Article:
Clone

Clone: (v) to make a duplicate

Some people just like to argue. I’m convinced of that.

You could even tell them you agree with what they’re saying, and they will still comment on how poorly you supported the point.

Thus the argument about cloning.

People are very afraid we’re actually going to attempt to clone human beings. That’s not what bothers me. What troubles me is that we want to clone attractive, intelligent, disease-free human beings.

Will they still be assholes?

You see, that’s the problem. I have met people who are supposed to be very appealing, but after spending ten minutes with them, I was grateful that the eleventh minute arrived so I could leave.

They were just too aware of their positive attributes.

There is something sweet in the human spirit about uncertainty–something appealing about an attractive person wondering if you think they look alright.

Do we really want a clone who is not only structured in perfection, but has a receipt to prove it?

I gain strength through my weaknesses. If people do not know this to be true, they will continue to lie and deceive in order to cover up hidden flubs. Are we going to clone flubbed people so they’ll be more real?

Or is the purpose of cloning an attempt to achieve what God was unable to do–and that is make a perfect Adam and Eve.

 

 

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Clincher

Clincher: (n) a fact, argument, or event that settles a matter conclusively.

I often tell audiences that the best way to refrain from being an asshole and judging other folks is to maintain a profile of realization.

And here’s the realization: when you discover that people are unable to own up to mistakes and make a clean breast of an unfortunate event,
you can quietly walk away so as to not be around when they blow up.

It’s a clincher.

Although some people extol the beauty of morality and others pride themselves on pursuing perfection, those who possess great Earthly wisdom comprehend that failure is imminent and is only survived through repentance.

I don’t argue with people about this. Some travelers think it’s their job to convince others of the error of their ways. Yet there are enough pitfalls, stumbling blocks and quicksand available in the jungle that it is completely unnecessary for me to cut the legs out from under a friend or enemy.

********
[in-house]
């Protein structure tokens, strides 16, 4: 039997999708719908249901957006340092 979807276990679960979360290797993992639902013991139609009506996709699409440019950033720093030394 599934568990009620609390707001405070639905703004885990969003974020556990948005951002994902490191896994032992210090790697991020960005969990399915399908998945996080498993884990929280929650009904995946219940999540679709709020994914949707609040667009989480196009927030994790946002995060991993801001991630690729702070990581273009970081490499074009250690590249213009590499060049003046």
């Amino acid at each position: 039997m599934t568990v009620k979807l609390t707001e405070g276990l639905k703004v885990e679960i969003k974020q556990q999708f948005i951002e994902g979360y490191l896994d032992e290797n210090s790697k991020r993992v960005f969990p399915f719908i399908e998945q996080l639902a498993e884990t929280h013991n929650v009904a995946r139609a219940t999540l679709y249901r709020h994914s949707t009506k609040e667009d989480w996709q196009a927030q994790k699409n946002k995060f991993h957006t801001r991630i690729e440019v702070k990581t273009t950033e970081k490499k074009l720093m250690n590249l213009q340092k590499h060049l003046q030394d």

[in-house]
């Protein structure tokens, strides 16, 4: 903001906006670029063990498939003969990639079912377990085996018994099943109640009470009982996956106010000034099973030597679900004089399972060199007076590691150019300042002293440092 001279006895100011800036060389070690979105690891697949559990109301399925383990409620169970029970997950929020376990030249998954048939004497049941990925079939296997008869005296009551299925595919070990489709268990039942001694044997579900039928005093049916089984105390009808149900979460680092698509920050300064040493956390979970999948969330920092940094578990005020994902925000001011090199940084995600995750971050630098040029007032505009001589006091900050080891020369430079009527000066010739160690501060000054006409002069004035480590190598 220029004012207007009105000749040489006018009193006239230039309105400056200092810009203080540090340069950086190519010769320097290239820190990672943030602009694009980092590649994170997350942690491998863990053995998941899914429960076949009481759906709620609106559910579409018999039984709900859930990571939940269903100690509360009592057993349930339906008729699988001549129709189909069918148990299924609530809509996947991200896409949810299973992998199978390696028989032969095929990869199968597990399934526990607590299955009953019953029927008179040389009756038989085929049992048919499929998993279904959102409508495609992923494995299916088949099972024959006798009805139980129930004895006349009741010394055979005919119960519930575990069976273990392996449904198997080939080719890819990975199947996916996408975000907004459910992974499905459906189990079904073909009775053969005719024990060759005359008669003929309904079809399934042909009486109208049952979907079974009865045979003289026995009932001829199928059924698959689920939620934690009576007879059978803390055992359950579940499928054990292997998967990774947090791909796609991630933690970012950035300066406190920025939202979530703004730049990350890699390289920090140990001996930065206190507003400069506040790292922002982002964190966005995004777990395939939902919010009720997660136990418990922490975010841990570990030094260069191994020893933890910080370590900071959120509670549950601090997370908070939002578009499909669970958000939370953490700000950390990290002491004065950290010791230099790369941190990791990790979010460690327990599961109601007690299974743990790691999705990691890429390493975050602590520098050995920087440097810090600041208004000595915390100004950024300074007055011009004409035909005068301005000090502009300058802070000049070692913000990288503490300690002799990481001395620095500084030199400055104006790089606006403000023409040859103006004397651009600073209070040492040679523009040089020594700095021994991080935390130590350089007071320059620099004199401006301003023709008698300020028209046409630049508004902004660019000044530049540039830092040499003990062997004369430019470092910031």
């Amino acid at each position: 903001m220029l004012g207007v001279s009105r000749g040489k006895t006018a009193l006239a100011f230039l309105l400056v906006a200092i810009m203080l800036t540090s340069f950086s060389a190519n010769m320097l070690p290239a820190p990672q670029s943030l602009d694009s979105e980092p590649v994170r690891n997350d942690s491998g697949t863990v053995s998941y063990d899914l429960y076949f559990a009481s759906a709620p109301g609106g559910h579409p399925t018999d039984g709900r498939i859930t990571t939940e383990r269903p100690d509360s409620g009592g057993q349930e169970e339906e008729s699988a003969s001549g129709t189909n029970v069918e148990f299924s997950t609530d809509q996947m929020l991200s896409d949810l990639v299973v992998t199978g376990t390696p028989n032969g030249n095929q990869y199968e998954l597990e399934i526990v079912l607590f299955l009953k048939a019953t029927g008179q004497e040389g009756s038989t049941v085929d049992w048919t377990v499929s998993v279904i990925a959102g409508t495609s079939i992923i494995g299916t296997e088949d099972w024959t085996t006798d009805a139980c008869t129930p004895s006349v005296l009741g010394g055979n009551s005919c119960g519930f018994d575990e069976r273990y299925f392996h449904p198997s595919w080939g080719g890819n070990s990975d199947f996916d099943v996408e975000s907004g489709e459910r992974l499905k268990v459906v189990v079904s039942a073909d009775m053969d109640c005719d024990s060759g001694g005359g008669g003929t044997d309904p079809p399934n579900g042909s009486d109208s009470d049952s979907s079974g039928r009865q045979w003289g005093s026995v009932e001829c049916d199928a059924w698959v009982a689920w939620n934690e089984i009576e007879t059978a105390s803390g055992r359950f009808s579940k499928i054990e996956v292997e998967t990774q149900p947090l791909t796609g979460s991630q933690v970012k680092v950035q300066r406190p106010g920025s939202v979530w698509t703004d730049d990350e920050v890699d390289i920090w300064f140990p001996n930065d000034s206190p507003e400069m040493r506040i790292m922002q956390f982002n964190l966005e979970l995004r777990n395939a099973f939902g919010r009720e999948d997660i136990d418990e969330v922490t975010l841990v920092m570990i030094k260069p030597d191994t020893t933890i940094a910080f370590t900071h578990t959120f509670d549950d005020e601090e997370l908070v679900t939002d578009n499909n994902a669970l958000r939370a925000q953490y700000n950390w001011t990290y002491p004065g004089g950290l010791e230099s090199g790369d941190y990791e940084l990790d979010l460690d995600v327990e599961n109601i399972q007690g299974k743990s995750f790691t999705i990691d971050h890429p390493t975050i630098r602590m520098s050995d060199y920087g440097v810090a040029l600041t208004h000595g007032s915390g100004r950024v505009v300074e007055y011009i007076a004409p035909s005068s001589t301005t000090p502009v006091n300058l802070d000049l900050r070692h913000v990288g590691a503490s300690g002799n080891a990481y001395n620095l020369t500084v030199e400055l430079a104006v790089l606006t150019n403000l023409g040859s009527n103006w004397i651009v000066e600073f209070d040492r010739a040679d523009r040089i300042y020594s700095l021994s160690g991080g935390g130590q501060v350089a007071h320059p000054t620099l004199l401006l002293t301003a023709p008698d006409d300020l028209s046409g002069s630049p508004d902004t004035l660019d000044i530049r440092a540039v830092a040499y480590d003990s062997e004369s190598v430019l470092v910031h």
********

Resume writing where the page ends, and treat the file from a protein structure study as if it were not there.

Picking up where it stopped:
It’s a clincher.

Wait and see what happens when someone falls short of the mark. What do they do? If they choose to rationalize, blame others or try to explain in painful detail why it is not exactly their fault, then you should give them an anemic smile.

Back your way out of the room and get away from the destruction that will soon be their life.

 

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Chain

Chain: (n) a sequence of items of the same type forming a line

“A chain is as strong as its weakest link.”

That little piece of platitude is tossed off all the time. It’s really quite arrogant.

In other words, folks never speak this principle when referring to themselves. No, it’s always some sort of derogatory comment about the
weakness of others.

But in measuring the value of your chain, it’s always a good idea to realize that there are different types of weakness.

For instance, being tough and inflexible can be a great weakness if you’re trying to establish a tender relationship.

Touting your sexual prowess to a room full of bored hearers is equally annoying and comical.

Establishing the superiority of one gender over another is the propagation of ugly myths.

There is a reason that some things link. We don’t link together simply because “we’re all strong” and able to handle equal burdens. We usually link together because one of us feels the need for another, and the other requires our presence.